In this adaptation of the Thomas Mann novel, avant-garde composer Gustave Aschenbach (loosely based on Gustav Mahler) travels to a Venetian seaside resort in search of repose after a period... See full summary »
God has abandoned Heaven. It's 1985: the Reagans are in the White House and Death swings the scythe of AIDS. In Manhattan, Prior Walter tells Lou, his lover of four years, he's ill; Lou bolts. As disease and loneliness ravage Prior, guilt invades Lou. Joe Pitt, an attorney who is Mormon and Republican, is pushed by right-wing fixer Roy Cohn toward a job at the Justice Department. Both Pitt and Cohn are in the closet: Pitt out of shame and religious turmoil, Cohn to preserve his power and access. Pitt's wife Harper is strung out on Valium, aching to escape a sexless marriage. An angel invites Prior to be a prophet in death. Pitt's mother and Belize, a close friend, help Prior choose. Written by
The miniseries script is based on two Broadway plays, "Angels in America: Millennium Approaches" and "Angels in America: Perestroika" and both won the Tony Award for the Best Plays of 1993 and 1994 respectively. "Angels in America: Millennium Approaches" opened at the Walter Kerr Theatre on May 4, 1993 and ran for 367 performances. "Angels in America: Perestroika," opened at the Walter Kerr Theatre on November 23, 1993 and ran for 217 performances. Both plays were written by by Tony Kushner who also wrote the scripts for the miniseries. Jeffrey Wright won the 1994 Tony Award for Best Featured Actor in a Play for "Angels in America: Perestroika" and recreated his roles in this TV production. See more »
When Belize puts the "goop" on Prior, in one shot Prior's hospital gown is off his shoulder, in the next, its completely on. See more »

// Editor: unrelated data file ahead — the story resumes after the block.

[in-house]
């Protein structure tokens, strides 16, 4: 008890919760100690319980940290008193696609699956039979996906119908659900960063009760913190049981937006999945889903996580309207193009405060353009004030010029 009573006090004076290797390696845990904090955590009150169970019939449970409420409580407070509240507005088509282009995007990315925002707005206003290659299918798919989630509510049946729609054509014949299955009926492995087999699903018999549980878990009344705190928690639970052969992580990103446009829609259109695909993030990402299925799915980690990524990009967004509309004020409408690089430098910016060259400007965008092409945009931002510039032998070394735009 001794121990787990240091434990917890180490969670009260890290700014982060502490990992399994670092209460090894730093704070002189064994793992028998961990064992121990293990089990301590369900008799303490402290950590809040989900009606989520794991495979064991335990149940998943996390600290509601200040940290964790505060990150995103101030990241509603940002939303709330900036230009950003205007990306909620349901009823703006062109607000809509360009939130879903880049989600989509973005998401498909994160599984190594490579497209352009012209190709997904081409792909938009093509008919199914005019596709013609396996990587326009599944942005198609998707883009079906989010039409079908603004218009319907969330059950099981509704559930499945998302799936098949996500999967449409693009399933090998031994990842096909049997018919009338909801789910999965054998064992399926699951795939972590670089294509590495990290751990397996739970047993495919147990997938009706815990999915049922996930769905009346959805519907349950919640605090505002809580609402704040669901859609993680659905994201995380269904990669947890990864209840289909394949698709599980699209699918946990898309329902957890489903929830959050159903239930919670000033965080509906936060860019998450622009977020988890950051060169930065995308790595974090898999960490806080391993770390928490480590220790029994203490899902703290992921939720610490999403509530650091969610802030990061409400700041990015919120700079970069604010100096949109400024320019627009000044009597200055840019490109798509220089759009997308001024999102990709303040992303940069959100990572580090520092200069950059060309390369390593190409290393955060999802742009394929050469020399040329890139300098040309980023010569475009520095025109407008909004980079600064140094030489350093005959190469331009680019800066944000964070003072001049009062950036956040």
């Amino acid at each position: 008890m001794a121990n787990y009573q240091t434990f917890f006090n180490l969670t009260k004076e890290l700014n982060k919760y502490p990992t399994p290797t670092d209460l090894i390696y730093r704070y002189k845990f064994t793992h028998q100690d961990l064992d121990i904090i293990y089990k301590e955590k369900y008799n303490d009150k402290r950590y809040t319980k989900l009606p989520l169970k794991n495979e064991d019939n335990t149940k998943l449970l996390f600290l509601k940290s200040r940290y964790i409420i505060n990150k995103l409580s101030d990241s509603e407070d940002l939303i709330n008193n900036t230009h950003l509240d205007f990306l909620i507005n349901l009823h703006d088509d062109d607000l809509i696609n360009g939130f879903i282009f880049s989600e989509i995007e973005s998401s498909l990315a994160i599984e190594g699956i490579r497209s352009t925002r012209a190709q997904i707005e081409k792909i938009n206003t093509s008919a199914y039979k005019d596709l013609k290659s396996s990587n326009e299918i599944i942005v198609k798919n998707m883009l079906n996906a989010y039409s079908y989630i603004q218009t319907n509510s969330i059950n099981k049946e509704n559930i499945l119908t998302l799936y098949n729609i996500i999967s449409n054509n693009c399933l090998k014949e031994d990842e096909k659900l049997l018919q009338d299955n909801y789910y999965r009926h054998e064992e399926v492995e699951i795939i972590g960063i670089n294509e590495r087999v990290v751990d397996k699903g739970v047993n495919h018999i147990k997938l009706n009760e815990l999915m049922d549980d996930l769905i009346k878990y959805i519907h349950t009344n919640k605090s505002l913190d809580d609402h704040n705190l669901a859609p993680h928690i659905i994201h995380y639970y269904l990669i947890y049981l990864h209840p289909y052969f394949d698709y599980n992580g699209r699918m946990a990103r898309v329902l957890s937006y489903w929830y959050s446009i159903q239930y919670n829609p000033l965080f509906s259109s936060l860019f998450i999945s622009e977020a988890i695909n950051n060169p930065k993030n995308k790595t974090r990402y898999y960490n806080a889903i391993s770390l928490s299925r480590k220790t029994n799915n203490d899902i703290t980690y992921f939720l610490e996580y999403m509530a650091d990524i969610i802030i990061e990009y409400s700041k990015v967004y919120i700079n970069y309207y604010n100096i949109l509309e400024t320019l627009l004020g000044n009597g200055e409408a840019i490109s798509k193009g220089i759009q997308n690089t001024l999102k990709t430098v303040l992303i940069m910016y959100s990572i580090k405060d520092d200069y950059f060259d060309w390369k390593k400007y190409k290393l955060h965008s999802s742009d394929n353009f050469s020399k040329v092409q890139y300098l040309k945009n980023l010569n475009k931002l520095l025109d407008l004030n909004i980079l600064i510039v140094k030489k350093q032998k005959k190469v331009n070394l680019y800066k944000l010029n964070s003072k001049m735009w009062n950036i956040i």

It saddens me to read some of the negative reviews of this film adaptation of Kushner's brilliant Pulitzer and Tony-winning play. I guess some people simply can't see past their bigotry. (I find it revealing that most of the negative reviews appear to be written by people who clearly have no idea that Roy Cohn was a real person, and I bet they never heard of the Rosenberg's either.)
I was lucky enough to see the Broadway production of Angels with the original cast, and it was without question the highlight of my 25 years of theatre-going. While I prefer the stage version over the film (I usually do), Nichol's film does an outstanding job of capturing the brilliance of Kushner's script.
Personally, I believe that Pacino gives the performance of his career, and Streep is amazing in her three roles. The other performances are quite solid as well.
This film not only won a record 11 Emmys, taking the award for Outstanding Miniseries and all four acting trophies, it also won those same awards at the Golden Globe presentations plus four SAG acting awards. In short, it won practically every award it possibly could.
I often have my Theatre 101 students read this play. I now look forward to being able to show scenes from the film version as well.
Obviously, I recommend this film highly.
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